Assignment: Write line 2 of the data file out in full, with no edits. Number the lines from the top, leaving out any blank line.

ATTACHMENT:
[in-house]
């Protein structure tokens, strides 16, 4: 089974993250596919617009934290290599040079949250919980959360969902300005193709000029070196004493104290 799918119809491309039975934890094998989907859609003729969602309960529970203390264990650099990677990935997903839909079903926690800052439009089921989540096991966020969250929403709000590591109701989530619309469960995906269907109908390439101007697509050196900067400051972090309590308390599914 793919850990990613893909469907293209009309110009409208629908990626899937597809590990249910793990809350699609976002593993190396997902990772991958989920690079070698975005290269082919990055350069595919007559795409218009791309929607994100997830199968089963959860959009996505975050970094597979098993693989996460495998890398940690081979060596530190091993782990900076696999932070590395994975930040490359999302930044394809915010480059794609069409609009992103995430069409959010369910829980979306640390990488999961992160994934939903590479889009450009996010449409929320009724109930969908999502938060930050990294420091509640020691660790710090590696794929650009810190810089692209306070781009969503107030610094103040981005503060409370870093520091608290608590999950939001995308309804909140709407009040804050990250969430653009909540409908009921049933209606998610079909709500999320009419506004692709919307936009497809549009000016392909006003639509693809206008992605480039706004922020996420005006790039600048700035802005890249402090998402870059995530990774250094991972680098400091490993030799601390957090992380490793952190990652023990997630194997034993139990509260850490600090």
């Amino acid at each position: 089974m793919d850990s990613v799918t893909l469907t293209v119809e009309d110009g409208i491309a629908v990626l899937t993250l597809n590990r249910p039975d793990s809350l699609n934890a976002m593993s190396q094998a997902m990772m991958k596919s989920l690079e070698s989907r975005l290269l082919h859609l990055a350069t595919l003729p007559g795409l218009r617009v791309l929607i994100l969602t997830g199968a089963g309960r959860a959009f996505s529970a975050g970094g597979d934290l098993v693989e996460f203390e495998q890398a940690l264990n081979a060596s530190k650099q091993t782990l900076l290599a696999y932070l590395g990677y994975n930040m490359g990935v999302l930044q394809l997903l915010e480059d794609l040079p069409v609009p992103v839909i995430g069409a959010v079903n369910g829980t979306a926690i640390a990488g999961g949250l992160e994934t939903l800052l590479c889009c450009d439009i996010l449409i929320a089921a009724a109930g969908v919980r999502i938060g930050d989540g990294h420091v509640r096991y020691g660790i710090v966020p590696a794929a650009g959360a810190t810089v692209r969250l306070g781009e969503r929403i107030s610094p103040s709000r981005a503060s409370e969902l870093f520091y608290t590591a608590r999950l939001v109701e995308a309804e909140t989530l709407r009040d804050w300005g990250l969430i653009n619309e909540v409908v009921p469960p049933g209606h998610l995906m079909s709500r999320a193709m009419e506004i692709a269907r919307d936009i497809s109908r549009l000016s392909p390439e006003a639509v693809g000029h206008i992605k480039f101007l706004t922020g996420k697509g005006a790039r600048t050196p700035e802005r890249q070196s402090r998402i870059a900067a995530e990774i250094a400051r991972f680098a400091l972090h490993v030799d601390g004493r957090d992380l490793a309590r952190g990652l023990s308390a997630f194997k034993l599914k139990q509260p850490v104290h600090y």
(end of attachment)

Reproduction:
């Protein structure tokens, strides 16, 4: 089974993250596919617009934290290599040079949250919980959360969902300005193709000029070196004493104290 799918119809491309039975934890094998989907859609003729969602309960529970203390264990650099990677990935997903839909079903926690800052439009089921989540096991966020969250929403709000590591109701989530619309469960995906269907109908390439101007697509050196900067400051972090309590308390599914 793919850990990613893909469907293209009309110009409208629908990626899937597809590990249910793990809350699609976002593993190396997902990772991958989920690079070698975005290269082919990055350069595919007559795409218009791309929607994100997830199968089963959860959009996505975050970094597979098993693989996460495998890398940690081979060596530190091993782990900076696999932070590395994975930040490359999302930044394809915010480059794609069409609009992103995430069409959010369910829980979306640390990488999961992160994934939903590479889009450009996010449409929320009724109930969908999502938060930050990294420091509640020691660790710090590696794929650009810190810089692209306070781009969503107030610094103040981005503060409370870093520091608290608590999950939001995308309804909140709407009040804050990250969430653009909540409908009921049933209606998610079909709500999320009419506004692709919307936009497809549009000016392909006003639509693809206008992605480039706004922020996420005006790039600048700035802005890249402090998402870059995530990774250094991972680098400091490993030799601390957090992380490793952190990652023990997630194997034993139990509260850490600090």